Reuters: Huawei’s bid for Pacific submarine cable project shelved amid U.S. warnings

The World Bank-led project to lay sensitive submarine communications cables in the Pacific Ocean has not selected a contract contractor, two sources told Reuters. Earlier, the governments of three Pacific island nations associated with the project heeded U.S. warnings that China’s Huawei’s involvement in the project posed a security threat.

(HMN Technologies) bid for the $72.6 million project, bidding more than 20 percent lower than rival bids from Finland’s Nokia’s Alcatel Submarine Network (ASN) and Japan Electric (NEC), the sources said. Huahai Telecom, formerly known as Huawei Ocean Networks, is majority owned by Shanghai-listed Hengtong Optic-Electric Co Ltd.

The East Micronesia Cable System aims to improve communications in island nations such as Nauru, Kiribati and the Federated States of Micronesia (FSM) by providing an underwater infrastructure with far greater data capacity than satellites.

Two sources with direct knowledge of the tender said the project has stalled because of security concerns raised in the islands by Huahai Communications’ bid. Those security concerns were exacerbated by the project’s plan to connect a sensitive cable to Guam. Guam is a U.S. territory with significant military assets.

Washington detailed the U.S. concerns in a diplomatic note sent to the Federated States of Micronesia during last year’s bidding process. The Federated States of Micronesia has a military defense arrangement with the United States under an agreement reached decades ago.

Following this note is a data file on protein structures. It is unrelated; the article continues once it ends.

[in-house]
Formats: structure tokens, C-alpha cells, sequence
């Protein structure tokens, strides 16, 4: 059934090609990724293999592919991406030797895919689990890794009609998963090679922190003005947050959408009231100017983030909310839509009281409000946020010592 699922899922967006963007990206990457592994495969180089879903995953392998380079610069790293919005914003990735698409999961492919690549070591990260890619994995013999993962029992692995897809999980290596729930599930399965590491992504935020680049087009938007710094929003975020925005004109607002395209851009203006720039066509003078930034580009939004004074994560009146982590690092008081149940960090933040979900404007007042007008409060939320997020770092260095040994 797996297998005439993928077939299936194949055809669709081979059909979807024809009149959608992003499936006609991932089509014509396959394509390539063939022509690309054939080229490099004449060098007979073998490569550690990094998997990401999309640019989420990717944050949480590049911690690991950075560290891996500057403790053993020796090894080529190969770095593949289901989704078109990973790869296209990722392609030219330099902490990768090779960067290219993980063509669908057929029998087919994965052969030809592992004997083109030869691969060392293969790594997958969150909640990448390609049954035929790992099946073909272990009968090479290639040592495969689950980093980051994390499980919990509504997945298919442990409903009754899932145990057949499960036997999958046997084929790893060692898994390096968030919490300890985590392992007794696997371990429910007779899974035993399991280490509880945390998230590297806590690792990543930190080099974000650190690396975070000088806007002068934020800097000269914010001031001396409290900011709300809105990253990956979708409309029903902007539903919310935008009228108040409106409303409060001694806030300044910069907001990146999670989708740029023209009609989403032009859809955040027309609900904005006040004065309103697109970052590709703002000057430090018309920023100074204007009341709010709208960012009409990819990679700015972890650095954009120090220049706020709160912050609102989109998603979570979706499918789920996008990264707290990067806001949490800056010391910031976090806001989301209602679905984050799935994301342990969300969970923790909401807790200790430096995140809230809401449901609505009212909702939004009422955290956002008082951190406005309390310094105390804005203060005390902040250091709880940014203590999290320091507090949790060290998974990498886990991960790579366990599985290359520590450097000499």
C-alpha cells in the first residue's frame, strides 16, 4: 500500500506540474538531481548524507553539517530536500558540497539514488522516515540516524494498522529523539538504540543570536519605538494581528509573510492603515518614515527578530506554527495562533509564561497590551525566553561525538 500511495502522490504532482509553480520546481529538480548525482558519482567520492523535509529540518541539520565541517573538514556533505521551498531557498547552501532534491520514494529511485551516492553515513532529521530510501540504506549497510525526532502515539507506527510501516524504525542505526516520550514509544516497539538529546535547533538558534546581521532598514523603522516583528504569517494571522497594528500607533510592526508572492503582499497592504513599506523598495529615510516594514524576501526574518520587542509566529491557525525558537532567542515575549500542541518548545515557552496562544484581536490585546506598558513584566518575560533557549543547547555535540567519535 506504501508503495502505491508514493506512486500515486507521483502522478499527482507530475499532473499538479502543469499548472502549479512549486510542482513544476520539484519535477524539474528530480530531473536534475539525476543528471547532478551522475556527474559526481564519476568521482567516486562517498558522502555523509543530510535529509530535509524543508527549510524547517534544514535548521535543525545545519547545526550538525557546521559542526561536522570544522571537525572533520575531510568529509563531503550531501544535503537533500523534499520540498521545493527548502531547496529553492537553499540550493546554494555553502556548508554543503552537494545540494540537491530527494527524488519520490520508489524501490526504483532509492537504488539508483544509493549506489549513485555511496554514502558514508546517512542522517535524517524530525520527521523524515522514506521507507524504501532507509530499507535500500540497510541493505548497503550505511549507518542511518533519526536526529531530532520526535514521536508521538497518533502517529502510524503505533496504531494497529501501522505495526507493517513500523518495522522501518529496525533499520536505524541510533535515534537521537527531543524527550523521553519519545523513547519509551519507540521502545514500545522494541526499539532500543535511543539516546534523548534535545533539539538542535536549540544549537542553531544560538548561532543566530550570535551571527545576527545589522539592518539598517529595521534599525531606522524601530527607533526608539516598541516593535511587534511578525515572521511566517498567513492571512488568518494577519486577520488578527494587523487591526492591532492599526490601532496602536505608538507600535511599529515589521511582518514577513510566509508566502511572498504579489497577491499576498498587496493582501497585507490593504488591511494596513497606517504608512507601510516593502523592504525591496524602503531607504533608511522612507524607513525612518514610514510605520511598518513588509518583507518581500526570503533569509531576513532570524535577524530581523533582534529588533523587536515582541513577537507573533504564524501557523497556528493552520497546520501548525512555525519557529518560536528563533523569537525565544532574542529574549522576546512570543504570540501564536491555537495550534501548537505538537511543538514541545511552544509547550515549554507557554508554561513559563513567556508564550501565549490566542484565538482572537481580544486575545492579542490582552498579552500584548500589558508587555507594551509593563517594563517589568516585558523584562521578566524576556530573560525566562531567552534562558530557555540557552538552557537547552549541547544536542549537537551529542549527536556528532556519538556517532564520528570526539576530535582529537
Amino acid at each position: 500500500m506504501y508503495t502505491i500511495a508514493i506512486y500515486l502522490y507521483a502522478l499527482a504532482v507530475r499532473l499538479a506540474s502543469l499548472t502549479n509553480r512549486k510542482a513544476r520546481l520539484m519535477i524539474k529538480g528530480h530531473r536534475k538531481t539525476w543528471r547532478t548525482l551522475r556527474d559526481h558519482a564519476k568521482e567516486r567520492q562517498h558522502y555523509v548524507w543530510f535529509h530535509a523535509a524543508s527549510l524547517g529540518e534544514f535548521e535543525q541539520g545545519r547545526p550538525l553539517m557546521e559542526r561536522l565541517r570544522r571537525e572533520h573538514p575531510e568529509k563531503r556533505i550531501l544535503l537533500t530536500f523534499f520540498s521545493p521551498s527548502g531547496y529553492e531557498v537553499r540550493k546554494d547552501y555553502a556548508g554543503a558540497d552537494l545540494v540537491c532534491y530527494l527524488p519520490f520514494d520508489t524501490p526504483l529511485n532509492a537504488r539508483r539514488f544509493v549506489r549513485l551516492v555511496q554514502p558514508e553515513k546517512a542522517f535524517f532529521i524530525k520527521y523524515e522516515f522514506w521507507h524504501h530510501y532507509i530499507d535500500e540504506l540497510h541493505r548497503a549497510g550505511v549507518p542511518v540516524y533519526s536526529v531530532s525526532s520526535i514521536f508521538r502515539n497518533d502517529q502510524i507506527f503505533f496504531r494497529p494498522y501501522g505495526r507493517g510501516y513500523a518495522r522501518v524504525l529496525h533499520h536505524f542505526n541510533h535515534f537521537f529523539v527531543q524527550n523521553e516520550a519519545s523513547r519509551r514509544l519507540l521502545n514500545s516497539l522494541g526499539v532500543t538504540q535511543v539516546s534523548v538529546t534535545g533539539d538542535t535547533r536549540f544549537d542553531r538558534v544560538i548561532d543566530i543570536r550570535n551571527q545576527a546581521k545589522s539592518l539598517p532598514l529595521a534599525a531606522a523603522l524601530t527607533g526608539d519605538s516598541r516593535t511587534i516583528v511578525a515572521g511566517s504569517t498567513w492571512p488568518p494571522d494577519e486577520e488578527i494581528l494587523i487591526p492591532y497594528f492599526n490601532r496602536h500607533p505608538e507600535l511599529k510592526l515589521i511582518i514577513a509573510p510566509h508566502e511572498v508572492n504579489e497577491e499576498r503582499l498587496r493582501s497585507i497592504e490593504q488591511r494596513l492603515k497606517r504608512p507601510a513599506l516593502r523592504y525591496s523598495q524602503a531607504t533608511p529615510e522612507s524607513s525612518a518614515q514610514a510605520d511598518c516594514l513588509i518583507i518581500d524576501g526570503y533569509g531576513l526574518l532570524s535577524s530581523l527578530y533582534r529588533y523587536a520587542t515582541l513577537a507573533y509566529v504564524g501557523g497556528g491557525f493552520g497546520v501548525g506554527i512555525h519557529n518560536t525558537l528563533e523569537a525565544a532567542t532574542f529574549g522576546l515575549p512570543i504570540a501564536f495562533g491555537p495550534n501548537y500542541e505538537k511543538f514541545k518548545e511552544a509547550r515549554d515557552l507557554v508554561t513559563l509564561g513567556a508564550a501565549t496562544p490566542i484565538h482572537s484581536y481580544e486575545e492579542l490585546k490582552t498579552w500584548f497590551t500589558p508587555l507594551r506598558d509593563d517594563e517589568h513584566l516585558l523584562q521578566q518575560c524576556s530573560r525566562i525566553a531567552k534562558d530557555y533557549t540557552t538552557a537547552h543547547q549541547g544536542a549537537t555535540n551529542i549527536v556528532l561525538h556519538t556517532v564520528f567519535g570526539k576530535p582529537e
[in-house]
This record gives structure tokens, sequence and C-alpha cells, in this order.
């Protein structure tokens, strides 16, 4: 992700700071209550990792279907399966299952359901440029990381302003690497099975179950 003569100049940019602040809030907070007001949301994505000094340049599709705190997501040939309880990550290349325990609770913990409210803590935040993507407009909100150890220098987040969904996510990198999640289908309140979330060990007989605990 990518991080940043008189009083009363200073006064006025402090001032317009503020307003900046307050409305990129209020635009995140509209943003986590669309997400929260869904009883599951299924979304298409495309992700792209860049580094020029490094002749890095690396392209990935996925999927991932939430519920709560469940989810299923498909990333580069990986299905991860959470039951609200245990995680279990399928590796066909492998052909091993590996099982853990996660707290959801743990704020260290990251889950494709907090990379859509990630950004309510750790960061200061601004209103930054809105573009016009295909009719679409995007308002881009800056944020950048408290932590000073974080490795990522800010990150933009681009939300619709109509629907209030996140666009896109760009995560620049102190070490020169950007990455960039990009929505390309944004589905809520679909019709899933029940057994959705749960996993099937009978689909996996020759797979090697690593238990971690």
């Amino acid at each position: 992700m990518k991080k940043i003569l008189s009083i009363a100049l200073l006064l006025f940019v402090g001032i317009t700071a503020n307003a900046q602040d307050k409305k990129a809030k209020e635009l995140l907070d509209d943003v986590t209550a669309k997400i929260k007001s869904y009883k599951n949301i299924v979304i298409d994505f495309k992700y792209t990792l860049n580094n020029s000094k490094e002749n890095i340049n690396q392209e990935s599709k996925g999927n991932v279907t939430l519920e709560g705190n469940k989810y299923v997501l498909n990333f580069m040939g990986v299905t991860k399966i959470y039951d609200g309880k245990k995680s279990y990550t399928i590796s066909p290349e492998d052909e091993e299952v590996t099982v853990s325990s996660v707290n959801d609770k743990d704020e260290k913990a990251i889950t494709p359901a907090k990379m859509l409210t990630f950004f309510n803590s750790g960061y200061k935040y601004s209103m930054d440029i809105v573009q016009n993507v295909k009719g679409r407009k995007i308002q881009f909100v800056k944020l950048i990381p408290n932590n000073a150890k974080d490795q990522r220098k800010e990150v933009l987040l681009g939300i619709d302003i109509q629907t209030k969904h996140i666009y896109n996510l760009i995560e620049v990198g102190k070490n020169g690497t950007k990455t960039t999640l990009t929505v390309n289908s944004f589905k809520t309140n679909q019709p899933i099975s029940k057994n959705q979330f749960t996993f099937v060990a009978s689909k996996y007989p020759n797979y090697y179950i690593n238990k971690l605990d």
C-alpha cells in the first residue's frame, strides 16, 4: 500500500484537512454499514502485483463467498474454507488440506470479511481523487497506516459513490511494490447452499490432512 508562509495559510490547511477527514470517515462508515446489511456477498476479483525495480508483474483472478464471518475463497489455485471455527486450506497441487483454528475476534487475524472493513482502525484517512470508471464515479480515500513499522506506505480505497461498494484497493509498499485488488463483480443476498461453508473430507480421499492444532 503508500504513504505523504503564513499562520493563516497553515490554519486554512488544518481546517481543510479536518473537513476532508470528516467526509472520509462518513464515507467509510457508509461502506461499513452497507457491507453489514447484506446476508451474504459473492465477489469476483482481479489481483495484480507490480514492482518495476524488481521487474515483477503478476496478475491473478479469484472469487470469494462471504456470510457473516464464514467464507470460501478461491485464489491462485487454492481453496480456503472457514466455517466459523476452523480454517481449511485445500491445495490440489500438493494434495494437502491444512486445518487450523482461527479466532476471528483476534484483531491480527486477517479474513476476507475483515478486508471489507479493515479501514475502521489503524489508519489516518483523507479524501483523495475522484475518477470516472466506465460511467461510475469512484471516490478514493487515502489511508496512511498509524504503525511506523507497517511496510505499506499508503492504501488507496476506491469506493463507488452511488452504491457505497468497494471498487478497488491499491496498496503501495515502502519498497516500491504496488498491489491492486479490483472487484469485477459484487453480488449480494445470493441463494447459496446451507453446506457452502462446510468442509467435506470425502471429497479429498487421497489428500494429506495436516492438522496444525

The diplomatic note said Chinese companies pose a security threat because they are required to cooperate with Beijing’s intelligence and security services. China denies the claim.

“Given that there was no practical way to exclude Huawei from bidding, all three bids were deemed non-compliant,” one of the sources said.

The source said that under the terms of the bids, which were overseen by the international development agency, HuaHaiCom was in a favorable position to bid, prompting those with doubts about China’s involvement to look for a stop-gap solution to terminate the bids.

The World Bank said in a statement that it is working with the relevant governments to develop a plan for the next step.

The Washington-based multilateral lender said, “The bidding process ended without a winning bid due to a lack of response to the requirements of the bidding documents.”

A spokeswoman for China’s foreign ministry said in a statement that all parties should provide a non-discriminatory business environment that allows companies from all countries, including China, to participate.

Reuters quoted the spokesman as saying, “As a matter of principle, I would like to emphasize that Chinese companies have maintained a good record in cybersecurity.”

The spokesman added: “The Chinese government has always encouraged Chinese companies to carry out foreign economic cooperation in accordance with market principles and international rules, and on the basis of compliance with local laws”

All three island nations involved in the project participate in a bid evaluation committee. The development agency typically reviews the committee’s recommendations to ensure that selected bidders comply with the agency’s policies and procedures.

Huahai Communications and its parent company did not respond to questions posed by Reuters via email.